First, anyone who incites or encourages or otherwise supports hostility based on race or ethnicity or some other ancient enmity between human beings is a false prophet. Why? Because Jesus came among us, even to the point of surrendering his life, in order to forge a new “nation,” a new “ethnicity,” out of the remnants of all the others. In St Paul’s day, “Jew” and “Gentile” were the ethnic identities most likely to be exploited. Today, as we continue to attack the cancer not of simple racial prejudice or animus, but of deeply-embedded systemic racism that structurally perpetuates the power of those who hold it and the powerlessness of those who lack it, there are those among us who trade on fear and attempt to enflame hatred. They are false prophets who do not speak for Jesus. Reject them.
Second, those who foment division based on status—economic, social, educational, political—are false prophets. Why? Because, in Christ, these divisions are robbed of their meaning. In several different places, St Paul tells us that, in Christ, all the divisive categories into which we sort one another are meaningless. In his day, those categories were, in addition to Jew or Gentile, things like slave or free, male or female. We still have those categories today, but we are more apt to focus on black or white (or brown, or any other skin tone), educated and uneducated, rich or middle class or poor, developed world or developing world, influential or powerless. The identity “Christian” is the God-given alternative to any of the other identities the world invites us to embrace. Anyone selling another identity as your hope is a false prophet. Reject them.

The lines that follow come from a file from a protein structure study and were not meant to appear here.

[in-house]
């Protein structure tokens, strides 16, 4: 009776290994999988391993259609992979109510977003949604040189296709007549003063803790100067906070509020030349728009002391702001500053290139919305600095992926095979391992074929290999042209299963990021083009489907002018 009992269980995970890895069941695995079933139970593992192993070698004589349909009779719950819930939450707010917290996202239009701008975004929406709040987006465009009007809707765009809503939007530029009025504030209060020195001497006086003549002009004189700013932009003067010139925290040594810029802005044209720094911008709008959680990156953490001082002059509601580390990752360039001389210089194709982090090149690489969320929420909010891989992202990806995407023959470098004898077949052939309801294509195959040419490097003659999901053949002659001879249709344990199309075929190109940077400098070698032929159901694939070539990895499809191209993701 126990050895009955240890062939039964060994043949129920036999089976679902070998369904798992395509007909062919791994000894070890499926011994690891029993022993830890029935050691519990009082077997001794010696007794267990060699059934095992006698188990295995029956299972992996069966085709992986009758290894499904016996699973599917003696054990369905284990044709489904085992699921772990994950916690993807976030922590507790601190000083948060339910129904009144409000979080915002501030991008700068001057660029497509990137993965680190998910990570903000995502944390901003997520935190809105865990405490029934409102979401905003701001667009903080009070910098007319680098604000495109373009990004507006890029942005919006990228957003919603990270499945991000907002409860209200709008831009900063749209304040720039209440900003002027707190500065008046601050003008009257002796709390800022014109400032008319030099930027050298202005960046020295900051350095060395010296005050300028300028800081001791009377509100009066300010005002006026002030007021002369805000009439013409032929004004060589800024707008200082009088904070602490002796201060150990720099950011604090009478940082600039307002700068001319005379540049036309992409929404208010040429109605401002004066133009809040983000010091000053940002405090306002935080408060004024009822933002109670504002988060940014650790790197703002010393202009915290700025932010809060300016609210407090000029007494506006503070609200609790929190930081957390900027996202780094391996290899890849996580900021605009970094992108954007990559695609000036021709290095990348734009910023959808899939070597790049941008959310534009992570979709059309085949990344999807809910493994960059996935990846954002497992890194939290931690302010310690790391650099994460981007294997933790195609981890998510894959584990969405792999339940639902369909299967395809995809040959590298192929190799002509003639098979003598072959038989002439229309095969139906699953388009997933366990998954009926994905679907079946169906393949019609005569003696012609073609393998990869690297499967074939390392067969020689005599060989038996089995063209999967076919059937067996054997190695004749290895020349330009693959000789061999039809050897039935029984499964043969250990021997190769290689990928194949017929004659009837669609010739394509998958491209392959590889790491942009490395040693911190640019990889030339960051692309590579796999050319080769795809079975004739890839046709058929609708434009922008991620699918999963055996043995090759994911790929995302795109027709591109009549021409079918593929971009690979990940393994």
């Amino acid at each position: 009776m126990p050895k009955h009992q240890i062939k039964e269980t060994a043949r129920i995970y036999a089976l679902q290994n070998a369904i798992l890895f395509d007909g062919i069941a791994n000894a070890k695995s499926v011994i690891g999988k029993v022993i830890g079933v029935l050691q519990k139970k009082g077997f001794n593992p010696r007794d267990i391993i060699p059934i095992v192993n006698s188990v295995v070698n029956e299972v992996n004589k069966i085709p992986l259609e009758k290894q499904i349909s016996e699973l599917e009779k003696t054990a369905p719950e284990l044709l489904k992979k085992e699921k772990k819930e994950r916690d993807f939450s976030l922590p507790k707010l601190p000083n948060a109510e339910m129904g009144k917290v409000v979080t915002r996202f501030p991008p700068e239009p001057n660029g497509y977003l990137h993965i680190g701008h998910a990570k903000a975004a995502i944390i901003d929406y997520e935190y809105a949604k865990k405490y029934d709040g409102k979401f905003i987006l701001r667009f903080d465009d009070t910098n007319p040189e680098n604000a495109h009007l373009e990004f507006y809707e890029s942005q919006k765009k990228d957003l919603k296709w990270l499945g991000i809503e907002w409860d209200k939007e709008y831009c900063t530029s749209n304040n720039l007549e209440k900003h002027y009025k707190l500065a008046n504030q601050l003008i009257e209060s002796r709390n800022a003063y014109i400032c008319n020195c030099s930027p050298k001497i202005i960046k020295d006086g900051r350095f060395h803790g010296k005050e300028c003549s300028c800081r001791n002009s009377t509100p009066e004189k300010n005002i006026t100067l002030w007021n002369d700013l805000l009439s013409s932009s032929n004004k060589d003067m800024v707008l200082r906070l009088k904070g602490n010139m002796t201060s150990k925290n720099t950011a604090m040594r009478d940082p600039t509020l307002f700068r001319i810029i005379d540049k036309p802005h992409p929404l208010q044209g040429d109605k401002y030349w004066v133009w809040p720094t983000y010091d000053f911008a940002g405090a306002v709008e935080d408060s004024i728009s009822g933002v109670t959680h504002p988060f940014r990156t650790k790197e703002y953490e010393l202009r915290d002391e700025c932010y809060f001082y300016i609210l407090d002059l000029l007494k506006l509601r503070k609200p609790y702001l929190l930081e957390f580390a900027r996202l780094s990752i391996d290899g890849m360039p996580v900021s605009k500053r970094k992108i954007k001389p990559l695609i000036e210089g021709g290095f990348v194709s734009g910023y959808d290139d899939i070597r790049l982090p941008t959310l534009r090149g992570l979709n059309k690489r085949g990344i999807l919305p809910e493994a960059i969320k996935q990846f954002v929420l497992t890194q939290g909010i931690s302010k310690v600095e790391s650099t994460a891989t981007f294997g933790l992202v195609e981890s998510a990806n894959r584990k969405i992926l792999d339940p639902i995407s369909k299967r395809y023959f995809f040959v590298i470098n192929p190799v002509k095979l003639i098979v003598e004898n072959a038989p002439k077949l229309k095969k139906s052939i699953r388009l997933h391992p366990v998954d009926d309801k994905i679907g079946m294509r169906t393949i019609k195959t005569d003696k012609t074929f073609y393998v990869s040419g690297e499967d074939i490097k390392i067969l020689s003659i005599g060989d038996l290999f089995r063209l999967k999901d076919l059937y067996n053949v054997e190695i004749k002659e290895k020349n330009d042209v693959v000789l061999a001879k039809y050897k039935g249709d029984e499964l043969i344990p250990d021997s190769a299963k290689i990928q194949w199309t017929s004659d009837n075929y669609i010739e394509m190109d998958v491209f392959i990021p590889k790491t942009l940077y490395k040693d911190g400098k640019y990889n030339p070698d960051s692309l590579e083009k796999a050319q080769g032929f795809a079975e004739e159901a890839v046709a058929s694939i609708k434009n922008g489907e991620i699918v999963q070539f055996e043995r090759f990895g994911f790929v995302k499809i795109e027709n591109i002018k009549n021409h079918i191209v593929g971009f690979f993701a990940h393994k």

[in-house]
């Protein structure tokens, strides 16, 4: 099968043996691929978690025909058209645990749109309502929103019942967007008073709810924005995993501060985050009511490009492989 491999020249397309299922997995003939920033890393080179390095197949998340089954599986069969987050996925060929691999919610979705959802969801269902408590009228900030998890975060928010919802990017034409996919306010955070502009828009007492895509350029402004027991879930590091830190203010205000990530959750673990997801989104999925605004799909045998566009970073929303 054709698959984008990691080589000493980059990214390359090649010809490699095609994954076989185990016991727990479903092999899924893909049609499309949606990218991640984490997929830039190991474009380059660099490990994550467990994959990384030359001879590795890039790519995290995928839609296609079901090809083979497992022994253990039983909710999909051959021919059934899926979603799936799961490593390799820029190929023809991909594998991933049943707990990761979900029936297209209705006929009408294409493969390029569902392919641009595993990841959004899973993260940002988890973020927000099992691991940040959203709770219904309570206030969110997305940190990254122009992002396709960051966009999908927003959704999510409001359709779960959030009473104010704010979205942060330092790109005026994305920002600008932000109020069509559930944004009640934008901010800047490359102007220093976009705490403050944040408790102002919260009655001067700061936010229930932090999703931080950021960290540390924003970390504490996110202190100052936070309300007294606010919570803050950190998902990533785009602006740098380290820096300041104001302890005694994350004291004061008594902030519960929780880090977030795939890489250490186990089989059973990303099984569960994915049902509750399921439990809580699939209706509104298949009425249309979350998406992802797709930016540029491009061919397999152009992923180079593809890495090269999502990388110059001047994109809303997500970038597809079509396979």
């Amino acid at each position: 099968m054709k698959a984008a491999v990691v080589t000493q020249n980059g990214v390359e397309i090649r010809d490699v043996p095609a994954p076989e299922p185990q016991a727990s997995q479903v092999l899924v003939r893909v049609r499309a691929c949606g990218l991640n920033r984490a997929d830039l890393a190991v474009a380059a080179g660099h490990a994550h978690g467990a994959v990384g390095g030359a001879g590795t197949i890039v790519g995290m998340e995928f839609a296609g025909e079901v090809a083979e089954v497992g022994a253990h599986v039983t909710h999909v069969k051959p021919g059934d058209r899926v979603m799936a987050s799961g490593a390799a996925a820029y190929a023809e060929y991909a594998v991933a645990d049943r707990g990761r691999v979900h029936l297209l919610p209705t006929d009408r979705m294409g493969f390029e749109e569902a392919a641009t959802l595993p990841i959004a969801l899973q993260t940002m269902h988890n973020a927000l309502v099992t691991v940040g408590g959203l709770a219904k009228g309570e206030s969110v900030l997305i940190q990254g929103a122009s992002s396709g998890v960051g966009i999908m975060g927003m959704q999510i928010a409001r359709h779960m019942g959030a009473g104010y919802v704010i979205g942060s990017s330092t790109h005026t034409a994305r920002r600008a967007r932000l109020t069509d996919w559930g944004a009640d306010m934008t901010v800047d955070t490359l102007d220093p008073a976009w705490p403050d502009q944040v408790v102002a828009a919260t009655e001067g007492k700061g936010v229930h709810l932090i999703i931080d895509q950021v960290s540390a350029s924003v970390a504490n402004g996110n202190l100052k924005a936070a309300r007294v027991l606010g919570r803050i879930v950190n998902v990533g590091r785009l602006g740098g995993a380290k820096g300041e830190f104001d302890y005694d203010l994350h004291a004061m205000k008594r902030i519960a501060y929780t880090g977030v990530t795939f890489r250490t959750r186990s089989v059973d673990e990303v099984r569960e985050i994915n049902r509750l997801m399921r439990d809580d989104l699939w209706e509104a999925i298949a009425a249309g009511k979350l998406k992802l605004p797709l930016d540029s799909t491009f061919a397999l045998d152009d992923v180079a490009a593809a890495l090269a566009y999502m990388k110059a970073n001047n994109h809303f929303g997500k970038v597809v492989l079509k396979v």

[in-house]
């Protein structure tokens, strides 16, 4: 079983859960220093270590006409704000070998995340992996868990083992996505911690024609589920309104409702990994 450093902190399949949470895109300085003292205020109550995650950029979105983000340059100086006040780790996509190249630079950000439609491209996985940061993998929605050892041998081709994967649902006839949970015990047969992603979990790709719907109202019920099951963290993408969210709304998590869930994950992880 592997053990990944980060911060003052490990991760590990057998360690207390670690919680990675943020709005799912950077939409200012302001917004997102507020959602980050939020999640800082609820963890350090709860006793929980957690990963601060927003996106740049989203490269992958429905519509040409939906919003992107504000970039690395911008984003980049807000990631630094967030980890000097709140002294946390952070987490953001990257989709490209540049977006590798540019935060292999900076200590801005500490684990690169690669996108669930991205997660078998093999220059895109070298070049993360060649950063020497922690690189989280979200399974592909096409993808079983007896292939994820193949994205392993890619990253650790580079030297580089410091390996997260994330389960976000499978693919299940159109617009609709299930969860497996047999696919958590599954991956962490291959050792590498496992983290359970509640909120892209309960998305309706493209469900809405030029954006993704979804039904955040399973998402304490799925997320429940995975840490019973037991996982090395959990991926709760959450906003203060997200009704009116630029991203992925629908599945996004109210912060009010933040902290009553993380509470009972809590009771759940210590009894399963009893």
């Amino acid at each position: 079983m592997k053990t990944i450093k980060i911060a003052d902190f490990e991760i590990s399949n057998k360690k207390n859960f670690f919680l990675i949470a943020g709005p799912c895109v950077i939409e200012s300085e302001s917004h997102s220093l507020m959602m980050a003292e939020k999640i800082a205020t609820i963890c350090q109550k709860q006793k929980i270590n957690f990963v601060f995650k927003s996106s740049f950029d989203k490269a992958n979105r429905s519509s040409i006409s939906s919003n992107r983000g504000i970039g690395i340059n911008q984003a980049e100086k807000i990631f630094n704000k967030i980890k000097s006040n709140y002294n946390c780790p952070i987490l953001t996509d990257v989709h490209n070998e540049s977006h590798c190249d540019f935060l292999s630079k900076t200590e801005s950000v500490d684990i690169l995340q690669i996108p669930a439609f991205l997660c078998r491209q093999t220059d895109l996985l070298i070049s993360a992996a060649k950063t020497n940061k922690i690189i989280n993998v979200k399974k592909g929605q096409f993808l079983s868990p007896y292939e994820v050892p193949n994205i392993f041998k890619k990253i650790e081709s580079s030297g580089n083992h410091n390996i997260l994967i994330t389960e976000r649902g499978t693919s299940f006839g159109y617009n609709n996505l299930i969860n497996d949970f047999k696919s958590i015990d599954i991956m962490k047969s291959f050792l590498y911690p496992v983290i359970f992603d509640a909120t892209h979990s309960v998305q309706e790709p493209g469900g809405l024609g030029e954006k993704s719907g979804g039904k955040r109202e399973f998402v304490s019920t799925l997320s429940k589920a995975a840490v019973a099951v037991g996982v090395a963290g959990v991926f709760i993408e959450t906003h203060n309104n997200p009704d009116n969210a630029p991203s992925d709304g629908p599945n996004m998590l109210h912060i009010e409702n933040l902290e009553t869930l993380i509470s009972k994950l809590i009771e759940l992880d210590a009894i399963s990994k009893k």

Thirdly, those who advocate violence or manipulation—either physical, emotional, or economic—for the purpose of achieving their objectives, even good objectives, is a false prophet. Why? Because God is a God of life and health, and every human being bears God’s image. God desires human thriving. Those who intentionally get in the way of the thriving are false prophets. Reject them.
By contrast, then, authentic prophets, authentic “apostles”—those who are sent (which is the root meaning of the word “apostle”), those who are sent to speak the word of God, also have distinguishing characteristics, of which I will name three:
First, authentic apostles proclaim good news that promotes human flourishing. Those who come saying that they represent Jesus, and have a message of hope and deliverance (rather than scolding and shaming), have earned a hearing. That doesn’t mean that everyone who has an optimistic frame of mind is an apostle, but an apostle has at least that much.